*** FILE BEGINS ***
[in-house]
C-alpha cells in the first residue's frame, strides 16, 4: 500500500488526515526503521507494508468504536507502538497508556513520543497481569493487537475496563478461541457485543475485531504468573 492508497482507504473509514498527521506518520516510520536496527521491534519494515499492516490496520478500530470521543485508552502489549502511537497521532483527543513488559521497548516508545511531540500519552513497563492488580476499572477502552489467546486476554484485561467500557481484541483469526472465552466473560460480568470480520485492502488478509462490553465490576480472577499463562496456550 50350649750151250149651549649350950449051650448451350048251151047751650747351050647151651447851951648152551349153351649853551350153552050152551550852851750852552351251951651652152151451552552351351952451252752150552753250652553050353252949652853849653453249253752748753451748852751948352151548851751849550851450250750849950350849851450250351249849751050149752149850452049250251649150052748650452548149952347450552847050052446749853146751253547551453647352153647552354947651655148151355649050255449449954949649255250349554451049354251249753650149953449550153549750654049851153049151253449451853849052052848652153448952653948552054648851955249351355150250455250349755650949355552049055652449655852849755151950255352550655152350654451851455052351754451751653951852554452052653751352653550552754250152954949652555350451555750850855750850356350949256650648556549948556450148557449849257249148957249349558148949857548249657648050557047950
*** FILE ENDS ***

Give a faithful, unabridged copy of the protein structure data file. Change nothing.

[in-house]
C-alpha cells in the first residue's frame, strides 16, 4: 500500500488526515526503521507494508468504536507502538497508556513520543497481569493487537475496563478461541457485543475485531504468573 492508497482507504473509514498527521506518520516510520536496527521491534519494515499492516490496520478500530470521543485508552502489549502511537497521532483527543513488559521497548516508545511531540500519552513497563492488580476499572477502552489467546486476554484485561467500557481484541483469526472465552466473560460480568470480520485492502488478509462490553465490576480472577499463562496456550 50350649750151250149651549649350950449051650448451350048251151047751650747351050647151651447851951648152551349153351649853551350153552050152551550852851750852552351251951651652152151451552552351351952451252752150552753250652553050353252949652853849653453249253752748753451748852751948352151548851751849550851450250750849950350849851450250351249849751050149752149850452049250251649150052748650452548149952347450552847050052446749853146751253547551453647352153647552354947651655148151355649050255449449954949649255250349554451049354251249753650149953449550153549750654049851153049151253449451853849052052848652153448952653948552054648851955249351355150250455250349755650949355552049055652449655852849755151950255352550655152350654451851455052351754451751653951852554452052653751352653550552754250152954949652555350451555750850855750850356350949256650648556549948556450148557449849257249148957249349558148949857548249657648050557047950